During an announcement ceremony, several dignitaries, university representatives and community officials expressed their support for the new center.
Creating a ‘Biotech Valley'
U.S. Senator Christopher "Kit” Bond, R-Mo., said he hopes the introduction of the research center will make Missouri a leader in biotechnology.
"Ten years ago,” he said, "I decided one of the most important things we could do in Missouri was to move into the 21st Century as the "biotech valley” of the 21st Century, like San Jose was the Silicon Valley of the 20th Century. The most important thing was that we already had working in Missouri all the foundation for this type of revolution.”
Taking Research to Market
Bond said the facility will bring researchers together with students and entrepreneurs. By creating this educational arena, he said, research will be able to move from the labs to the marketplace.
"It's one thing to have tremendous research, and we do that,” he said. "But, research without application is just something that scientist can pat himself or herself on the back for.” Bond says the research done at the center could equal greater agricultural production, more nutritious food, drought-resistant and disease-resistant crops, environmental improvements, health benefits and other new products.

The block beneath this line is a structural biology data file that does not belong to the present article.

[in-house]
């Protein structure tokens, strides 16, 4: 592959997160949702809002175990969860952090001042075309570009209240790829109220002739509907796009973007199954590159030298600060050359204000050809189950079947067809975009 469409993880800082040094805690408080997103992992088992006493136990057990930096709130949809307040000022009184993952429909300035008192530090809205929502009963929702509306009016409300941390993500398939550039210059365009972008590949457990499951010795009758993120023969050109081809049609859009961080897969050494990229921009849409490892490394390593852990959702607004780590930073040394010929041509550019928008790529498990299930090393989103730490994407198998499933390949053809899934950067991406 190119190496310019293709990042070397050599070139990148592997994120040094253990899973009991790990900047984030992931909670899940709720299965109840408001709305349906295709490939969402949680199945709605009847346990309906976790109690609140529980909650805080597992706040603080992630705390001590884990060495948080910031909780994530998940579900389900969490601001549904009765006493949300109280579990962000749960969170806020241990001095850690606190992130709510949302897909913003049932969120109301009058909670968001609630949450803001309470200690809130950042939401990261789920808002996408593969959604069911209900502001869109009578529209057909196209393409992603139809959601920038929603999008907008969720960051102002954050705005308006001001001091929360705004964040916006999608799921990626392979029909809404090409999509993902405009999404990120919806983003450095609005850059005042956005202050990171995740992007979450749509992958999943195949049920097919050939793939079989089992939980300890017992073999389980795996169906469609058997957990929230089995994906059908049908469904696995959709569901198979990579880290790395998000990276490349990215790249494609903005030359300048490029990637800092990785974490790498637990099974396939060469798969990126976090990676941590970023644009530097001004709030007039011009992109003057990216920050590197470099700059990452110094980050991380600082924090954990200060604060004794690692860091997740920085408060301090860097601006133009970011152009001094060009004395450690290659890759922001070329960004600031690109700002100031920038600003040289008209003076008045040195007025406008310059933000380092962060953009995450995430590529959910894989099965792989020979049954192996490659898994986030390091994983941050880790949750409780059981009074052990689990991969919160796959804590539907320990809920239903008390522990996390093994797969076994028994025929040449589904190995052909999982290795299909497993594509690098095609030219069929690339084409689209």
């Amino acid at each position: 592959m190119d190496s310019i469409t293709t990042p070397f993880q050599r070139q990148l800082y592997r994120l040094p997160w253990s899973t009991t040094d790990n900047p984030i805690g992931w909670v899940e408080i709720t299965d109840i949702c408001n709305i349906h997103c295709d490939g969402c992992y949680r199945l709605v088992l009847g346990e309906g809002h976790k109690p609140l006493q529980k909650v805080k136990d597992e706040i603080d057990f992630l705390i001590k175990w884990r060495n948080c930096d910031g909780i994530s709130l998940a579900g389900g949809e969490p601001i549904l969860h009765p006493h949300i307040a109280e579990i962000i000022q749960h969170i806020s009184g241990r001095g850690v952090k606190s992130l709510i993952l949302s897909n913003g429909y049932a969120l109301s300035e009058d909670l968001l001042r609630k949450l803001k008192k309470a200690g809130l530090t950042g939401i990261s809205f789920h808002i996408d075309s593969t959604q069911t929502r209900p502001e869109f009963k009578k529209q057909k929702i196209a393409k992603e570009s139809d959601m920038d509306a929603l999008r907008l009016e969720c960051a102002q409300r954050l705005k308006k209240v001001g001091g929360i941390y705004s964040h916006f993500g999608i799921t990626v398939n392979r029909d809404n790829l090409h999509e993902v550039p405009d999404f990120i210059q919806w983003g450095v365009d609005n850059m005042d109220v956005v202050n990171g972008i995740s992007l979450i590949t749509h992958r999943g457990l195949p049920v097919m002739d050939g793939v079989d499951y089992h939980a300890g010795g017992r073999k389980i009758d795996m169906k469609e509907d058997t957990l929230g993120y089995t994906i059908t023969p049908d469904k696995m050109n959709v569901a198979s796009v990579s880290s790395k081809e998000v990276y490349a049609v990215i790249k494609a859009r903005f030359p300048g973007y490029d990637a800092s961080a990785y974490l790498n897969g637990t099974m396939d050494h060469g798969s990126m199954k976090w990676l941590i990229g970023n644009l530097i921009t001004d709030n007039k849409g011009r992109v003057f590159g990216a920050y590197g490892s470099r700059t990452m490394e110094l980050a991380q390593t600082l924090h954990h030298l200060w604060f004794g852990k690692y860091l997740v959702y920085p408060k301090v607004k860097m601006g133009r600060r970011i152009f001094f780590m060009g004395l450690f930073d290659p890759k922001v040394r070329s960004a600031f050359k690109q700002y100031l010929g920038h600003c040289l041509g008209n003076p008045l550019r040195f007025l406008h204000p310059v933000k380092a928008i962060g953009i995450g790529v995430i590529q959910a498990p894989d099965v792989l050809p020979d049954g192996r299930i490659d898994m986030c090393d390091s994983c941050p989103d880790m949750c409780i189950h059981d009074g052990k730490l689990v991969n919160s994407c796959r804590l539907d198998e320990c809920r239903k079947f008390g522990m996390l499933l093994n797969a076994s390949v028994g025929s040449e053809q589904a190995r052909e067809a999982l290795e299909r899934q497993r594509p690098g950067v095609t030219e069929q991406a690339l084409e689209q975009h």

"This truly is the start of a brand new era, the start of the 21st Century in plant biotechnology for Mexico, Audrain County, and rural Missouri,” he said.
The MU Plant Science Research Center is a partnership between the federal and state government, the local community private industry and public institutions. The public institutions include the University of Missouri and the Donald Danforth Plant Science Center.
Roger Beachy, of the Donald Danforth Plant Science Center, said while biotechnology has really changed the medical field, it is now becoming extremely important for agriculture.
"Recall when the Model A drove first on ethanol,” Beachy said. "We converted it to gasoline, but it drove first on ethanol. We are back to the future. We are back to where we started, but it is going to be better the second time around, than the first.”
"Greening' the Economy
Beachy said the center will allow for both environmental and economic advancements.
"Finally we have green making green,” he said. "We are ready in the scientific laboratories to be the feedstock which leads to discoveries that will fuel America's Midwestern green revolution, which will lead to both the greening of the environment and the greening of the economy.”
The economic development for the around 12,000-population community was a driver for Eddie and Connie Sydenstricker, who donated the land for the center.
"We're ag-based people in an ag-based community,” said Eddie Sydenstricker. "This will help a great deal to our community.”